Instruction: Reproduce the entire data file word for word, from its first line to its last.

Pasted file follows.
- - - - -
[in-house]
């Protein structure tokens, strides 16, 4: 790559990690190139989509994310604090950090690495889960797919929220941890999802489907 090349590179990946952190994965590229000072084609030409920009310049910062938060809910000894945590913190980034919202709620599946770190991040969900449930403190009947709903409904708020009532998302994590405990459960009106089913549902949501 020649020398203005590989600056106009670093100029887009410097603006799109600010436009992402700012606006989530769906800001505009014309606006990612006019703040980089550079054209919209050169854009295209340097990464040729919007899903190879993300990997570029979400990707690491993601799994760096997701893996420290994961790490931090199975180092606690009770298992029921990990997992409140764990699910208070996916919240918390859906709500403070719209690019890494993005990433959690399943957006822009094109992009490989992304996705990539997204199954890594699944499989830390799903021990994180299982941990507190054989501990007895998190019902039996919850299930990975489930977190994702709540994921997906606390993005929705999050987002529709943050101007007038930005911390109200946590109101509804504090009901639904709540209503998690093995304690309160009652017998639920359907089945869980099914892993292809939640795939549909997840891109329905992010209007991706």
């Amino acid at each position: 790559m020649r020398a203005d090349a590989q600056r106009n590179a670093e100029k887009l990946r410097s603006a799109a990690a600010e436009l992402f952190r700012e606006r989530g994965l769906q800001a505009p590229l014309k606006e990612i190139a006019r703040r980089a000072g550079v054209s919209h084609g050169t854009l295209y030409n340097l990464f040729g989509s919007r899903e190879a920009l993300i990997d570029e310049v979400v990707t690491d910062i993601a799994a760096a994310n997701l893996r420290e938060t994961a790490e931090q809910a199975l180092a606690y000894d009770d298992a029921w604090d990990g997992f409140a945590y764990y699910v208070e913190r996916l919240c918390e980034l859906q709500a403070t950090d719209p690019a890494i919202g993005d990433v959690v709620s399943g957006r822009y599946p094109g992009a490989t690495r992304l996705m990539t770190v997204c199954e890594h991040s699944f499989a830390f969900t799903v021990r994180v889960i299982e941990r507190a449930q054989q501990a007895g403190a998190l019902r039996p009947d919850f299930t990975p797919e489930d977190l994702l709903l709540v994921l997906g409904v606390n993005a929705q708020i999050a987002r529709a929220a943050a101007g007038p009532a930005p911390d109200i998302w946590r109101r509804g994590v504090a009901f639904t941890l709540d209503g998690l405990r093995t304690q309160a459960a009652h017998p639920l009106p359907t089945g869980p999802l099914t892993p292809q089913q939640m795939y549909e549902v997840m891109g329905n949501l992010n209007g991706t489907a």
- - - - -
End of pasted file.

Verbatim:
[in-house]
């Protein structure tokens, strides 16, 4: 790559990690190139989509994310604090950090690495889960797919929220941890999802489907 090349590179990946952190994965590229000072084609030409920009310049910062938060809910000894945590913190980034919202709620599946770190991040969900449930403190009947709903409904708020009532998302994590405990459960009106089913549902949501 020649020398203005590989600056106009670093100029887009410097603006799109600010436009992402700012606006989530769906800001505009014309606006990612006019703040980089550079054209919209050169854009295209340097990464040729919007899903190879993300990997570029979400990707690491993601799994760096997701893996420290994961790490931090199975180092606690009770298992029921990990997992409140764990699910208070996916919240918390859906709500403070719209690019890494993005990433959690399943957006822009094109992009490989992304996705990539997204199954890594699944499989830390799903021990994180299982941990507190054989501990007895998190019902039996919850299930990975489930977190994702709540994921997906606390993005929705999050987002529709943050101007007038930005911390109200946590109101509804504090009901639904709540209503998690093995304690309160009652017998639920359907089945869980099914892993292809939640795939549909997840891109329905992010209007991706």
């Amino acid at each position: 790559m020649r020398a203005d090349a590989q600056r106009n590179a670093e100029k887009l990946r410097s603006a799109a990690a600010e436009l992402f952190r700012e606006r989530g994965l769906q800001a505009p590229l014309k606006e990612i190139a006019r703040r980089a000072g550079v054209s919209h084609g050169t854009l295209y030409n340097l990464f040729g989509s919007r899903e190879a920009l993300i990997d570029e310049v979400v990707t690491d910062i993601a799994a760096a994310n997701l893996r420290e938060t994961a790490e931090q809910a199975l180092a606690y000894d009770d298992a029921w604090d990990g997992f409140a945590y764990y699910v208070e913190r996916l919240c918390e980034l859906q709500a403070t950090d719209p690019a890494i919202g993005d990433v959690v709620s399943g957006r822009y599946p094109g992009a490989t690495r992304l996705m990539t770190v997204c199954e890594h991040s699944f499989a830390f969900t799903v021990r994180v889960i299982e941990r507190a449930q054989q501990a007895g403190a998190l019902r039996p009947d919850f299930t990975p797919e489930d977190l994702l709903l709540v994921l997906g409904v606390n993005a929705q708020i999050a987002r529709a929220a943050a101007g007038p009532a930005p911390d109200i998302w946590r109101r509804g994590v504090a009901f639904t941890l709540d209503g998690l405990r093995t304690q309160a459960a009652h017998p639920l009106p359907t089945g869980p999802l099914t892993p292809q089913q939640m795939y549909e549902v997840m891109g329905n949501l992010n209007g991706t489907a």